Saint Thérèse of the Child Jesus of the Holy Face
(aka Thérèse of Lisieux aka the “Little Flower”)
Essential must read books to really know who Saint Thérèse was and is:
-Story of a Soul: The Autobiography of Saint Thérèse of Lisieux
-The Story of a Life, by Guy Gaucher – Auxiliary Bishop of Bayeux and Lisieux (Official Biography of Saint Thérèse)
-The Passion of St. Thérèse of Lisieux, by Guy Gaucher (somewhat of a sequel to: Story of a Life)
-Saint Thérèse of Lisieux: By Those Who Knew Her (testimonies from the process of Beatification), Ed. & Trans. by Christopher O’Mahony
-Saint Thérèse of Lisieux: Her Last Conversations
-My Sister Saint Thérèse, by Sister Genevieve of the Holy Face (her sister Celine Martin)
Additional Writings of Saint Thérèse:
-The Letters of St. Thérèse of Lisieux, 2 Volumes
-Thoughts of Saint Thérèse
-The Poetry of Saint Thérèse of Lisieux
-The Plays of Saint Thérèse of Lisieux
Further reading for the very devoted:
-The Father of the Little Flower, by Sister Genevieve of the Holy Face (Celine Martin)
– The Mother of the Little Flower, by Sister Genevieve of the Holy Face (Celine Martin)
-John and Thérèse: Flames of Love – The Influence of Saint John of the Cross in the Life and writings of St. Thérèse of Lisieux, by Guy Gaucher
– St. Thérèse: A Treasured Love Story, taken from talks given by Archbishop Fulton Sheen
-The Story of a Family: The Home of St. Therse of Lisieux, Fr. Stephane-Joseph Piat, O.F.M.
-The Intimate Life of Saint Thérèse: Portrayed by Those Who Knew Her, Fr. Albert Dolan, O. Carm.
Related Saints Lives:
-A Modern Martyr: Theophane Vénard, by the Very Rev. James A. Walsh (Thérèse’s favorite Saint)
-Saint Joan of Arc, by John Beevers (Thérèse’s other favorite Saint)
-Saint Bernadette Soubirous, by Abbé François Trochu (Official Biography)
Though they were from opposite ends of France these two holy women had a great deal in common and really are in a way spiritual sisters though they never knew each other (Bernadette died when Thérèse was 6 years old), in fact Bernadette would have liked to become a Carmelite, but she wanted to enter an Order whose Rule she knew she could keep, but both died young (24 and 35), both died of tuberculosis in addition to a number of other complications, and the comparisons can go on.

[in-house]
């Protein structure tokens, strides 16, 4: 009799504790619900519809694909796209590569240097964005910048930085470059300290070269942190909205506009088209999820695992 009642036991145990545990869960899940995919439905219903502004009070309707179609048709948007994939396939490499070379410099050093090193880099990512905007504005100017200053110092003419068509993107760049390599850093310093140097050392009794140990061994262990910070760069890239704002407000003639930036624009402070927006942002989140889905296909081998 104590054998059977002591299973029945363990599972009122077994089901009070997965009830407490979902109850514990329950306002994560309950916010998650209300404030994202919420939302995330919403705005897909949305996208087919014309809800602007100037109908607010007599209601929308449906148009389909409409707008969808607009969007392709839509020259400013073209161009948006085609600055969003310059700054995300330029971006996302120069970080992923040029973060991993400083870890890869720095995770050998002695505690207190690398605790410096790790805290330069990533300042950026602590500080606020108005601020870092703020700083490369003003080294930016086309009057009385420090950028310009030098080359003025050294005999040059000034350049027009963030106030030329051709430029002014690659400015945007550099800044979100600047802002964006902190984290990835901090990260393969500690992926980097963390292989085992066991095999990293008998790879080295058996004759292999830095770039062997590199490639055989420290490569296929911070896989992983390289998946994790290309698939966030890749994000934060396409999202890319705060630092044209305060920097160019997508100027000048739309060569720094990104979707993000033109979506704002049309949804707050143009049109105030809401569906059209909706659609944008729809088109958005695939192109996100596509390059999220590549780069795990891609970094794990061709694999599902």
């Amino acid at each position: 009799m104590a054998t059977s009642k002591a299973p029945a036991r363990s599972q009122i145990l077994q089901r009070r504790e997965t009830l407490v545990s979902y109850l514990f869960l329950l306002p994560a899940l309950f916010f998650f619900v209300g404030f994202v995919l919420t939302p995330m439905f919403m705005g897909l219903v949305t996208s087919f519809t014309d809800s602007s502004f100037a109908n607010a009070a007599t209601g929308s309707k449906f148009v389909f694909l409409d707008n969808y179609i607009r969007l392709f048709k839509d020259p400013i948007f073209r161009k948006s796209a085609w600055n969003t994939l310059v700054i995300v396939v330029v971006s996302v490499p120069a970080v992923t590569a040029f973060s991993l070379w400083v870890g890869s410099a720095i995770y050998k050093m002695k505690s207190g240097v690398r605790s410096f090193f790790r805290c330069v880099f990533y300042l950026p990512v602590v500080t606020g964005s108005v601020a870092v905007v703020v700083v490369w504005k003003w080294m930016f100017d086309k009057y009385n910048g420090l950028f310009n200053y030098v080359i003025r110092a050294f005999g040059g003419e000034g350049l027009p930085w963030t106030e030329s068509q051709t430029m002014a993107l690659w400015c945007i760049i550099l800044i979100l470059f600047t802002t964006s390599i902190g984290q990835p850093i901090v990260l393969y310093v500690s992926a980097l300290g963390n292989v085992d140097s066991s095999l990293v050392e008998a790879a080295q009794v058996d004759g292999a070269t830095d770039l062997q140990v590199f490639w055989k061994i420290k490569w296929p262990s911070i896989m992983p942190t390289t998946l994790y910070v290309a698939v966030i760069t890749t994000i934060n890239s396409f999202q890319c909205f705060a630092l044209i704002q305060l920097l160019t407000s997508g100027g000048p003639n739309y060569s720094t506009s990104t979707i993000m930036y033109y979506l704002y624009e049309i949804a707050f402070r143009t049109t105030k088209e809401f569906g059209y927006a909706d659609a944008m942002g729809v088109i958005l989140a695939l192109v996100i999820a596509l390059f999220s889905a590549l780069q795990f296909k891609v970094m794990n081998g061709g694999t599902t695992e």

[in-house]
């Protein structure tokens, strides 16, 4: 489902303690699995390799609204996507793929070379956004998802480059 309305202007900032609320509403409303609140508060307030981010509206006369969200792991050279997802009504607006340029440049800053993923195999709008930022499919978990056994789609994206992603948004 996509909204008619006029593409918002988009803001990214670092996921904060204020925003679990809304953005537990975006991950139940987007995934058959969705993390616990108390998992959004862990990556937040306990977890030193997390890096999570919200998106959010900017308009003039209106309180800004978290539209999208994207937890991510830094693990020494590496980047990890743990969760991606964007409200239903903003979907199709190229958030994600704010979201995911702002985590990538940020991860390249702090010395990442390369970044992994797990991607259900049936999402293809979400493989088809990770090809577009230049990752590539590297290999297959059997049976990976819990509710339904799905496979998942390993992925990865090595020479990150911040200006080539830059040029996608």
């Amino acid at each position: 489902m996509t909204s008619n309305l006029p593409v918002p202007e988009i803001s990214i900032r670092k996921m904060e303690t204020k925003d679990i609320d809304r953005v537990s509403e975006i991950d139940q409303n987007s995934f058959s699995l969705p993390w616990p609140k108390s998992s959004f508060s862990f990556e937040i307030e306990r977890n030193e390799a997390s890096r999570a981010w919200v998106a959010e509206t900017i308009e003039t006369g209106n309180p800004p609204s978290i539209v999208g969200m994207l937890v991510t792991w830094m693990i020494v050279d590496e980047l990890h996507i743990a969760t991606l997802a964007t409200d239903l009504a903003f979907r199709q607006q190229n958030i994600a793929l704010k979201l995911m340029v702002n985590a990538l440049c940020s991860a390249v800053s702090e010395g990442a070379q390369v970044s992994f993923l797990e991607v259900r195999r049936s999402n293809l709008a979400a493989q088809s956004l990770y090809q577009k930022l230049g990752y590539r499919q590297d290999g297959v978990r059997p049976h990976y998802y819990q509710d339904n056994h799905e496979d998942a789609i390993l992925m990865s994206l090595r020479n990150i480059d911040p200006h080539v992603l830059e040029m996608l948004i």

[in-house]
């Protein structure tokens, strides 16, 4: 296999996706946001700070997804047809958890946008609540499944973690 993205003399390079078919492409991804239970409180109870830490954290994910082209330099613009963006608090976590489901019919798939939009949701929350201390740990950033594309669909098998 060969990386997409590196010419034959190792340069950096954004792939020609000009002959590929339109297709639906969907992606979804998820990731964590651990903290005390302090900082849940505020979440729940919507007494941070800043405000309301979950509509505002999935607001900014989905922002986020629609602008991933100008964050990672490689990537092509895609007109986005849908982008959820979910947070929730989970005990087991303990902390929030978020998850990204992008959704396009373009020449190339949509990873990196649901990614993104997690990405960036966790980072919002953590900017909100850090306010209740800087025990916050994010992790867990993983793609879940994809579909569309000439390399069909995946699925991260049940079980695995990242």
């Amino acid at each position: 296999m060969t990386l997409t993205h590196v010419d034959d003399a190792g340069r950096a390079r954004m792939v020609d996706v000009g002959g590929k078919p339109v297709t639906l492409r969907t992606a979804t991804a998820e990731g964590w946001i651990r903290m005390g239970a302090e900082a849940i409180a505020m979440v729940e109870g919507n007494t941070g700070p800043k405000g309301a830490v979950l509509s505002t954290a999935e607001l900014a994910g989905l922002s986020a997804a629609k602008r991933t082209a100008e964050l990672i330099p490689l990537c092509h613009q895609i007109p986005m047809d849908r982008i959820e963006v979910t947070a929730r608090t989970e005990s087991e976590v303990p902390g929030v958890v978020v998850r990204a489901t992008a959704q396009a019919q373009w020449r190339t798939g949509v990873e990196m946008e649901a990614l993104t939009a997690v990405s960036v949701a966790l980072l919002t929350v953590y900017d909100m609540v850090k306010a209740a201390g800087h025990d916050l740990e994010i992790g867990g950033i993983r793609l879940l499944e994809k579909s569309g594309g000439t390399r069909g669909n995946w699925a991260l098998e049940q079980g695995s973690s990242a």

-Treasures in Clay: the Autobiography of Archbishop Fulton Sheen (Sheen was extremely devoted to Saint Therese and his long work as head of the Propagation of the Faith, of which Therese was patron, proved to deepen and solidified this devotion)
Finally, this book list would simply not be complete without including that glorious and awesome work: The Liturgical Year of the incorrupt Benedictine Abbot Dom Prosper Gueranger, which Saint Therese was read to from each night by her father or one of her sisters growing up.
I wish to note that the above list of “Essential” books to read on Thérèse is not of my own creation, but was given to me personally from two highly trustworthy and authoritative sources. These being: the founding members of the Carmel of the Immaculate Heart of Mary, who are the only Carmelite Rite Monks using the Carmelite Rite in the world; and the Priest who is the spiritual director to the largest Carmelite Convent of Nuns in the world who live the life in Carmel essentially identical to that of Saint Thérèse even using the Traditional Liturgy that was used in Saint Thérèse’s day (as well as that of Saint Teresa of Avila and John of the Cross, and even going as far back as Saint Simon Stock and earlier!).
I would add that anything else you might find by Bishop Guy Gaucher I’m sure will be good as he is THE expert on Thérèse. In fact if you find something else in English please pass it on to me. Also beware of any books written by either Hans Urs von Balthazar or Conrad de Meester. Gaucher refers to Meester, and possibly Balthazar too but I don’t recall, but both are not trustworthy authors for anything because of the modernism rife in their writings.
You can find of a lot Thérèse’s writings online, but for the rest the vast majority of the books can be bought through either: TAN Books, ICS Publications, or Loreto Publications. The process of beatification may no longer be in print. I found a used copy of a 1995 reprint of an edition originally put out by Veritas Publications in 1975. Also there are Audio Book versions of several of Thérèse’s writings available from TAN and from Catholic Audio Publishing.
Also you should be aware, though you would become so if you read all these books, that the recent film: “Thérèse”, is really not very accurate or good. A much better option is a much older film, which was made actually in the Lisieux Carmel: “The Miracle of Saint Thérèse” (best to watch in the original French, the English dubbing is terrible).